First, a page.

Bombing of Narva in March 1944

At the beginning of 1944, Narva found itself at the epicenter of fierce battles of the Second World War. The Red Army was advancing to the west, pushing back the Wehrmacht forces.

One of the stages of the Red Army's offensive from March 6th to 8th was a large-scale bombing of the city of Narva, in which about 100 aircraft took part. On March 8th, the aerial attack was followed by artillery fire, which lasted for 2.5 hours. During the March bombing, a large part of the previously preserved city of Narva, including the historic old town, was destroyed. The day before the bombing, the city's residents were evacuated from the city by the Wehrmacht forces, which helped to avoid a large number of civilian casualties.

The Red Army continued to bomb the city in the subsequent months. The final blow to the destruction of the city came with a massive artillery barrage on July 25th, during which, among other targets, the relatively well-preserved Hermann Castle was turned into ruins. Demolitions prepared by retreating German forces also played a role in destroying urban structures, although they were only partially executed. On July 26th, 1944, the Red Army entered the evacuated city of Narva. Out of the 3200 pre-war buildings in the city, only about 200 remained more or less intact.

In March 1944, other cities in Estonia were also subjected to bombardments by the Red Army. For example, significant destruction occurred in Tallinn, where almost 35% of the city's residential buildings were destroyed. These days are remembered in Estonian history as the March Bombing.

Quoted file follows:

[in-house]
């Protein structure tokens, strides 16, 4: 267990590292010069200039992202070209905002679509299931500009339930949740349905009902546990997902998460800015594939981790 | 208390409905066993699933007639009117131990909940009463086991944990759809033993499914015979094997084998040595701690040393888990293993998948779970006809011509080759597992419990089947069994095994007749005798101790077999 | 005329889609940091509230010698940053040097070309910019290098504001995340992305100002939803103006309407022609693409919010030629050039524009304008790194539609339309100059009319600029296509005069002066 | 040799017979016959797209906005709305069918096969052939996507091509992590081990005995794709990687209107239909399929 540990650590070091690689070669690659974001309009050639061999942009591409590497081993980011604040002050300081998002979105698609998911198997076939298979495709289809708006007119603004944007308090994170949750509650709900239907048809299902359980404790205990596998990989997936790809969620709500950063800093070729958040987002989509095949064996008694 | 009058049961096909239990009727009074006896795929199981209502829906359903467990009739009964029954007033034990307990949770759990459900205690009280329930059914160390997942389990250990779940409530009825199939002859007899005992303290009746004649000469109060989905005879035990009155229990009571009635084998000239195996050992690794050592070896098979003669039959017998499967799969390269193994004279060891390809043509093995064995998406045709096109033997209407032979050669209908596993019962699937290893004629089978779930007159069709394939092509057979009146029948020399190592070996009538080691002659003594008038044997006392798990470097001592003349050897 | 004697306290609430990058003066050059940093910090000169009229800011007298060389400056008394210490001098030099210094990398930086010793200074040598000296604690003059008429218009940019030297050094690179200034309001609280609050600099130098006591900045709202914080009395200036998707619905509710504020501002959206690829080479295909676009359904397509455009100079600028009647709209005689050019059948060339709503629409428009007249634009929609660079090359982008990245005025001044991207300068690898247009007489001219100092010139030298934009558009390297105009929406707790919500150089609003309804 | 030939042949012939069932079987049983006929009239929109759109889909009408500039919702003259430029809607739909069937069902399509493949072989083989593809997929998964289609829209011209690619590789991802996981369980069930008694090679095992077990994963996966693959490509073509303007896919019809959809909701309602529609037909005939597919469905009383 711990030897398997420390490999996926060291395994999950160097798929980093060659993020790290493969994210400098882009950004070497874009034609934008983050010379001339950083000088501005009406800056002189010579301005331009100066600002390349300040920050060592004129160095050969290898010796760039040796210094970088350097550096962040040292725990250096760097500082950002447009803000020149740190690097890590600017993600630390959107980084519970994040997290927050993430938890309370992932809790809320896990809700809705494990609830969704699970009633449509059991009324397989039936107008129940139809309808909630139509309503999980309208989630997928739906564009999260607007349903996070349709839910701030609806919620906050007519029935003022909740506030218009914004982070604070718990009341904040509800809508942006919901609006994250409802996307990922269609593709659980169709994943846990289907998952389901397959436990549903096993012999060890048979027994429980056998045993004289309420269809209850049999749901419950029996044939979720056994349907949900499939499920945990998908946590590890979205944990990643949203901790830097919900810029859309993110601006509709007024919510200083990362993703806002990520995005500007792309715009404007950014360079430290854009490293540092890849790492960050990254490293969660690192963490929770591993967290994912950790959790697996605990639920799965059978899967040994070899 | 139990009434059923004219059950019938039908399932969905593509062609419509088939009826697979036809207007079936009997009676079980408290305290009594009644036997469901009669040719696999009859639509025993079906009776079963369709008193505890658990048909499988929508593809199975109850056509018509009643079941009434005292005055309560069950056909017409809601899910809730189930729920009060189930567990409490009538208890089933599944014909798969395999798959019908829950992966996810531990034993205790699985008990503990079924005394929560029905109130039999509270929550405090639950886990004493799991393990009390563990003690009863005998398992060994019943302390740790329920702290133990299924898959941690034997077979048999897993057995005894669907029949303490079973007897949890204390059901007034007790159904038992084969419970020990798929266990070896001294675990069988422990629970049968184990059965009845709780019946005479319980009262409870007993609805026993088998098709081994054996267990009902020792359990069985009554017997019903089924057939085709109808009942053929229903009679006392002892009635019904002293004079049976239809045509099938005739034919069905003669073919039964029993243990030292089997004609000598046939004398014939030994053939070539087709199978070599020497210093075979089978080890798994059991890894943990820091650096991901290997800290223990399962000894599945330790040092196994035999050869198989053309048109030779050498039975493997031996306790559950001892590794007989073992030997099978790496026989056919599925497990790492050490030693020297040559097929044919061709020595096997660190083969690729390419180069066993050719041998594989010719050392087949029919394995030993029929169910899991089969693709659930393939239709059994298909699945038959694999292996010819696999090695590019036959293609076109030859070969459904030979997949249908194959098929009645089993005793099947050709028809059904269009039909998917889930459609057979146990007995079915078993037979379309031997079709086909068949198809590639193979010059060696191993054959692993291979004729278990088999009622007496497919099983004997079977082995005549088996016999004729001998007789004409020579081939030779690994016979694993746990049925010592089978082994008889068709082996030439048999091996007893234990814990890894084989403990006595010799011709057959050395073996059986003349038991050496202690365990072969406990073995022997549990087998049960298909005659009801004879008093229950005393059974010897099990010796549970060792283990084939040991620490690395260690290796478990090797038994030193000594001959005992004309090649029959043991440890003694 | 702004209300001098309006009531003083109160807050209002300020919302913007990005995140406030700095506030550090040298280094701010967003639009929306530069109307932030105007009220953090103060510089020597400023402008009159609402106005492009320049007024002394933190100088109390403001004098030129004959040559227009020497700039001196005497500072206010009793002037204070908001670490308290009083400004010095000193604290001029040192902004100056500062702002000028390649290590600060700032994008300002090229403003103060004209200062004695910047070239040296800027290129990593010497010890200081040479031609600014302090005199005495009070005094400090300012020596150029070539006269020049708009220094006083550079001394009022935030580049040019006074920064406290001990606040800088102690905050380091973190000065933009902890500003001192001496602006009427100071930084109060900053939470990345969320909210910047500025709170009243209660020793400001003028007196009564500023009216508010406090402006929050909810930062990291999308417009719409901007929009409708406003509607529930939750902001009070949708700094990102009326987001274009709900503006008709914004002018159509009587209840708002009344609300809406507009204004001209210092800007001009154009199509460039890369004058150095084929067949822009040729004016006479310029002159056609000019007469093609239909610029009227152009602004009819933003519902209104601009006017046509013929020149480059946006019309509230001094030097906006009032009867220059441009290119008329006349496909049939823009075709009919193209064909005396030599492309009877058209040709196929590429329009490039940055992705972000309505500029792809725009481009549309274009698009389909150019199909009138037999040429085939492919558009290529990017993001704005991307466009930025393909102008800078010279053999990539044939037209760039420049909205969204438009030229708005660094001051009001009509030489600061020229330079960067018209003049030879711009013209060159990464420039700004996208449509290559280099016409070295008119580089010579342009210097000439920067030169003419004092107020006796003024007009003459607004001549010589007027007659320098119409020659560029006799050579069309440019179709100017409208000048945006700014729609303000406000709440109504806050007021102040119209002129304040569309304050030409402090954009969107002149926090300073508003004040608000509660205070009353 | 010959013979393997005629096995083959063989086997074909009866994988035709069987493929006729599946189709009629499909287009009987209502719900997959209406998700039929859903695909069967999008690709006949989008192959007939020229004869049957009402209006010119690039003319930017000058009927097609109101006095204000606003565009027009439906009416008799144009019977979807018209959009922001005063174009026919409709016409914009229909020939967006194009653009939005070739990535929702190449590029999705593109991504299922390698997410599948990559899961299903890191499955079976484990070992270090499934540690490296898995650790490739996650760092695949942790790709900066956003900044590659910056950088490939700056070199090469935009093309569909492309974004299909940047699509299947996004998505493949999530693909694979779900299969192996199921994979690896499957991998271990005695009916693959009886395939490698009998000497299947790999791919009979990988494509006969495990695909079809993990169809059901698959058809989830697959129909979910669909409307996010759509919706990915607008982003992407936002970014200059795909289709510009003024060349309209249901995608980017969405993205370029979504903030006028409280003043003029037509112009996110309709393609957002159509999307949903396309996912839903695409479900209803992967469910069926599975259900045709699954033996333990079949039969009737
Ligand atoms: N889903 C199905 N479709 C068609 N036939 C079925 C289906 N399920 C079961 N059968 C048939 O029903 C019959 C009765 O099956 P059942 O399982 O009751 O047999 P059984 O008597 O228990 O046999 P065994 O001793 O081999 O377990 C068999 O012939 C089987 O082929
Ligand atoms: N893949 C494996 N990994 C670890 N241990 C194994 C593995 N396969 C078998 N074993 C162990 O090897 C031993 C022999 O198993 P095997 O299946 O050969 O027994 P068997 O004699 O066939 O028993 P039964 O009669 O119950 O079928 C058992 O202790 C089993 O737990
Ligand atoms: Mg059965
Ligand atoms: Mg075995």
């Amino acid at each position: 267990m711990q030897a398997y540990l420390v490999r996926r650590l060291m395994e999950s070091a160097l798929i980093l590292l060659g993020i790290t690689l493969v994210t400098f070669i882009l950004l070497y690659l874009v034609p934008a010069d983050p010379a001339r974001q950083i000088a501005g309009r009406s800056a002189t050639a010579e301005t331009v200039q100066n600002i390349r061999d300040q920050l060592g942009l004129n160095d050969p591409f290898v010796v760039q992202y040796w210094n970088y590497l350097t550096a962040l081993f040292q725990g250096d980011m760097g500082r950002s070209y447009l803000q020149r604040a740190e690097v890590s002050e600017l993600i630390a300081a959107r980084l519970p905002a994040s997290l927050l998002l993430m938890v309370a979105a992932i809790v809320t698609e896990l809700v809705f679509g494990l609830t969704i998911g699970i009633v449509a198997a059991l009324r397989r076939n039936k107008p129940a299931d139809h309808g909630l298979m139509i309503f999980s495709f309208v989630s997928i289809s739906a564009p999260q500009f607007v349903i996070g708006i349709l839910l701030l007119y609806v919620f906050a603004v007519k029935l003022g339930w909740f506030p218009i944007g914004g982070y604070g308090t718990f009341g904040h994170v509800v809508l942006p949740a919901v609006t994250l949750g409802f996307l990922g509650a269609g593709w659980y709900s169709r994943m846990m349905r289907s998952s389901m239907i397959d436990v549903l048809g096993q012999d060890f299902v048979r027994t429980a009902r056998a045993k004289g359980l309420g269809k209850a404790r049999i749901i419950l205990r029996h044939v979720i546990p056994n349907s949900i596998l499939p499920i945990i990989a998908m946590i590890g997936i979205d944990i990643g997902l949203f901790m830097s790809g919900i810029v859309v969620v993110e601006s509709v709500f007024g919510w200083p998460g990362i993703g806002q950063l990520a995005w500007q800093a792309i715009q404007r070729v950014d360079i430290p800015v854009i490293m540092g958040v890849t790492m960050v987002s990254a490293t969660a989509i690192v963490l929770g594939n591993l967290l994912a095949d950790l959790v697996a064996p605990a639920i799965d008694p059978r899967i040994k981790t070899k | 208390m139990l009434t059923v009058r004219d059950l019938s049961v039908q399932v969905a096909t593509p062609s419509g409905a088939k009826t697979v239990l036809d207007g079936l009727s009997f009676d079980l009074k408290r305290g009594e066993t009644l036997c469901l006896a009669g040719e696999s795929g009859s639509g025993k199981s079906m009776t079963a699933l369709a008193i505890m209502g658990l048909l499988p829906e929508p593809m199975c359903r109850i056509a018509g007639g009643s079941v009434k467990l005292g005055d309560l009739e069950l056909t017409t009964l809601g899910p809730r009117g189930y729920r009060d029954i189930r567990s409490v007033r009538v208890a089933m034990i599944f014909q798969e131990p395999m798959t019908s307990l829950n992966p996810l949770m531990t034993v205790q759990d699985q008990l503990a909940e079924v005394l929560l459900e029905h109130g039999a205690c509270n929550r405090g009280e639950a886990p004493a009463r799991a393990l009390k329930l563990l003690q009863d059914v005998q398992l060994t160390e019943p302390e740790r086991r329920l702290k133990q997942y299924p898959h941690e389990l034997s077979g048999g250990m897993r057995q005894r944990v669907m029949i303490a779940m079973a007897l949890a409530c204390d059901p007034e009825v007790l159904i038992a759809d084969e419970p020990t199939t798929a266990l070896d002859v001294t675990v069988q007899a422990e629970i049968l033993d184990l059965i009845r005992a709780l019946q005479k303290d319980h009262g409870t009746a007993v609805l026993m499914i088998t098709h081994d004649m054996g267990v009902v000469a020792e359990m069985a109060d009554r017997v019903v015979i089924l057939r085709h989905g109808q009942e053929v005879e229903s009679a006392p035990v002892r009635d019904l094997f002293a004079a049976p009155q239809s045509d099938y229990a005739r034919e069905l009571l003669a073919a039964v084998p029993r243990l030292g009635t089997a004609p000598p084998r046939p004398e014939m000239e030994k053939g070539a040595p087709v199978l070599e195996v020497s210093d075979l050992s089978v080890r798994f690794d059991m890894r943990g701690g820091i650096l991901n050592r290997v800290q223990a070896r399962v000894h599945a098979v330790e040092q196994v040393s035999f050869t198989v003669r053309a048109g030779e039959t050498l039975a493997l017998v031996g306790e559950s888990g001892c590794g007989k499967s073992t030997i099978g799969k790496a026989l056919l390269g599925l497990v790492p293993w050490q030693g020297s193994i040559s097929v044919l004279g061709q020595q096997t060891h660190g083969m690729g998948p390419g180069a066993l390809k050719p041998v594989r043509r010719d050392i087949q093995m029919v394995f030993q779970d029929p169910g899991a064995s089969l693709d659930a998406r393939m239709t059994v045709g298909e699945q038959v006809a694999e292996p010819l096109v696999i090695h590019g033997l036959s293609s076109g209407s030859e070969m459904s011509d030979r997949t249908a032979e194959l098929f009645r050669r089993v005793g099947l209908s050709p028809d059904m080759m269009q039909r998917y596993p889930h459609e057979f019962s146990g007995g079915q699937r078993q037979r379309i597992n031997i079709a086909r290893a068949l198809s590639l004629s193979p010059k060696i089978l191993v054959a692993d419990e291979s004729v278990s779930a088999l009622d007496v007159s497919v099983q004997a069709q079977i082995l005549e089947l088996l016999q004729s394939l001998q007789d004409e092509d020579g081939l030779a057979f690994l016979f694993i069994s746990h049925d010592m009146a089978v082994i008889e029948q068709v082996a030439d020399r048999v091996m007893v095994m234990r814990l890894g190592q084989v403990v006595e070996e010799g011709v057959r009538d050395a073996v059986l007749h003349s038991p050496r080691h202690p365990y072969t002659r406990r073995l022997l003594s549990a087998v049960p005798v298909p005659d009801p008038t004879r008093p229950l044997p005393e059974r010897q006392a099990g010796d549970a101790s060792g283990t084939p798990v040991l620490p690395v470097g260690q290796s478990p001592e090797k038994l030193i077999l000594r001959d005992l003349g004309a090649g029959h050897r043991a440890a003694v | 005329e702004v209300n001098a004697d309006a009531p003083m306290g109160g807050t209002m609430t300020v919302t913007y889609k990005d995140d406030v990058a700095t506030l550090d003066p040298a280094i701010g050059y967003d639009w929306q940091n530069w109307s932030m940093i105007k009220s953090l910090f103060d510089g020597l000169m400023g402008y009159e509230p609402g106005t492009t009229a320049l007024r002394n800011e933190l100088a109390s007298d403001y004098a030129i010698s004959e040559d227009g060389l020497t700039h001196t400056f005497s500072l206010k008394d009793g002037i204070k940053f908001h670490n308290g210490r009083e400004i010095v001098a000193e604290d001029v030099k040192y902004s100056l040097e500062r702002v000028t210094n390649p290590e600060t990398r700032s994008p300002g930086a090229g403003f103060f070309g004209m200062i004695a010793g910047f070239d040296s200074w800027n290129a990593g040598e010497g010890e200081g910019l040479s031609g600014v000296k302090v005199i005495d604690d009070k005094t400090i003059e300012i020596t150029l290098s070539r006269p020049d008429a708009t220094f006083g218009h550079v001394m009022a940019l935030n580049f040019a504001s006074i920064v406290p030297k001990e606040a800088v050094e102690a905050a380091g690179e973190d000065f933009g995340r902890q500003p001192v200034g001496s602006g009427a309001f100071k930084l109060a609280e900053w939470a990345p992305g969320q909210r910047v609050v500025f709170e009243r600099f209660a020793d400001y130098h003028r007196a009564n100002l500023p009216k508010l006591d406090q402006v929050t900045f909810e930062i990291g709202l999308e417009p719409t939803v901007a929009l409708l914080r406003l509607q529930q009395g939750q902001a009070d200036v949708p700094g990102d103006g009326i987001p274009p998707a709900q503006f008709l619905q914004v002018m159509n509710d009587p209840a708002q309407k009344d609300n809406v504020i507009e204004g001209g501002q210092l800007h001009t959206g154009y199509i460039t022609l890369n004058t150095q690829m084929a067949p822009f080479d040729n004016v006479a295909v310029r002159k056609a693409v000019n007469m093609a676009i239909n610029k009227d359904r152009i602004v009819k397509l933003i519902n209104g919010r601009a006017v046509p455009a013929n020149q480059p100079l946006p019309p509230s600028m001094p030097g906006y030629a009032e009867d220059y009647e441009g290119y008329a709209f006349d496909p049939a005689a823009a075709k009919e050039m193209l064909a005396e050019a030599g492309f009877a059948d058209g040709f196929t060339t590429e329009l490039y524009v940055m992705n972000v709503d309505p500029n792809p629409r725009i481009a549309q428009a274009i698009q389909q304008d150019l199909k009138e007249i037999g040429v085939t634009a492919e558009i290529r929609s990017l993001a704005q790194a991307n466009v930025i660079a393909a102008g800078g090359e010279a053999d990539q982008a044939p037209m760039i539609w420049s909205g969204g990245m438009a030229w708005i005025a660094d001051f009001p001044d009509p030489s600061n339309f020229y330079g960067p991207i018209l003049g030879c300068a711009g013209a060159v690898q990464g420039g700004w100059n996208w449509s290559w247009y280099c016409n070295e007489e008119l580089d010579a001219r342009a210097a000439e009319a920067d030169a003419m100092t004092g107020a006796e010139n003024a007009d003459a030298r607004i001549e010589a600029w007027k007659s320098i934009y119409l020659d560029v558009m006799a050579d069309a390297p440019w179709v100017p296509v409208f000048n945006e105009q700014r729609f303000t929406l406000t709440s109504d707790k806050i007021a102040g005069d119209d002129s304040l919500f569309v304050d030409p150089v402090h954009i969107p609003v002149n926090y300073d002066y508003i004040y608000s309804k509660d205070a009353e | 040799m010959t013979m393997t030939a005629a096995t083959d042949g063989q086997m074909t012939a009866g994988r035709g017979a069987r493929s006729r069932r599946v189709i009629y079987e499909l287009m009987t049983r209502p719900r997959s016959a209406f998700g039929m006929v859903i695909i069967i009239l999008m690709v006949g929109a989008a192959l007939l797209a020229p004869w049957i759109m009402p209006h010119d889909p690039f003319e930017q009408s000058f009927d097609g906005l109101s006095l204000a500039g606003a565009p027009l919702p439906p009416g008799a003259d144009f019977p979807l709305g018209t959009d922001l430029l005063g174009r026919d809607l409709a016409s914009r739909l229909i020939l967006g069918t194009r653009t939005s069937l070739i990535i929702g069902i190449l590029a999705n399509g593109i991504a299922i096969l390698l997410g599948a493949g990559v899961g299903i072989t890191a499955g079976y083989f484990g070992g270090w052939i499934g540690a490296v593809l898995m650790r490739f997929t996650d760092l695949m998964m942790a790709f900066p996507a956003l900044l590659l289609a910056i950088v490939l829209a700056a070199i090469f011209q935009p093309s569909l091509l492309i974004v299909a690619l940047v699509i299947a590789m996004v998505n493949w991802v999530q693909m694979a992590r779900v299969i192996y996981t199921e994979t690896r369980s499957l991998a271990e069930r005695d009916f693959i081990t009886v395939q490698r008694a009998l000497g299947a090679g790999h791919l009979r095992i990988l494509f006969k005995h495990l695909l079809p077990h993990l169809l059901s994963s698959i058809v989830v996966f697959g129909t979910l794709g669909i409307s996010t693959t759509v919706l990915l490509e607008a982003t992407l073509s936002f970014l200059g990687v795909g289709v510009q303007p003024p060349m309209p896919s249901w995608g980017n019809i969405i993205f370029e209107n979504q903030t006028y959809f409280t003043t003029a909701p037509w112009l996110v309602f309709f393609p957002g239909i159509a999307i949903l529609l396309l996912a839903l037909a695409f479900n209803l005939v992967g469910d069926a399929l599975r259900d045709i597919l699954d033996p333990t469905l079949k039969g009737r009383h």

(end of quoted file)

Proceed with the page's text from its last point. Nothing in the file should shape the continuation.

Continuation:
Several facts about the destroyed Narva:

  1. After World War II, many buildings in the old town of Narva were still suitable for restoration, which can be seen in photographs. The ruined old town was placed under monument protection in 1947, and restoration projects were even prepared. Unfortunately, these plans of the occupying authorities remained only on paper: in 1953, the damaged buildings were demolished, and typical Soviet multi-story buildings were erected in their place.
  2. About fifty pre-war buildings have been preserved or restored, twenty of which have survived to this day.
  3. After the war, the most suitable houses for living were preserved in the Krenholm area, where the Soviet authorities directed the main funds for restoration work.
  4. After the war, the Soviet authorities conducted photo shoots of the buildings in Narva damaged during the hostilities. Based on them, a photo album was compiled in three languages, which was presented as "evidence" of German guilt at the Nuremberg Trials. Already from the first anniversary of the March bombing of Narva, a narrative spread about German destruction and Soviet reconstruction efforts.

On March 6th at 4:30 PM, an exhibition dedicated to the 80th anniversary of the March bombardment of Narva will open in the Castle Park of the Narva Museum (Pеetri plats 7). The exhibition will present an overview of World War II in Estonia and the destruction of Narva in 1944. The exhibition will be open until the end of 2024.

Narva. Carl Sarap. 1939 / Narva. 1944. NLM

Narva linnus. 1910–1918 / Narva linnus. 1944. NLM

Narva raekoda. 1930 / Narva raekoda. Enn Kiviste. 1950–1955. NLM

Narva linnus. 1912 / Narva linnus. 1945–1946. NLM

Raekoja plats. Carl Sarap. 1939 / Raekoja plats. 1944. NLM

Narva. Peeter I maja. 1923 / Peeter I maja. Vladimir Kostoškin. 1946–1947. NLM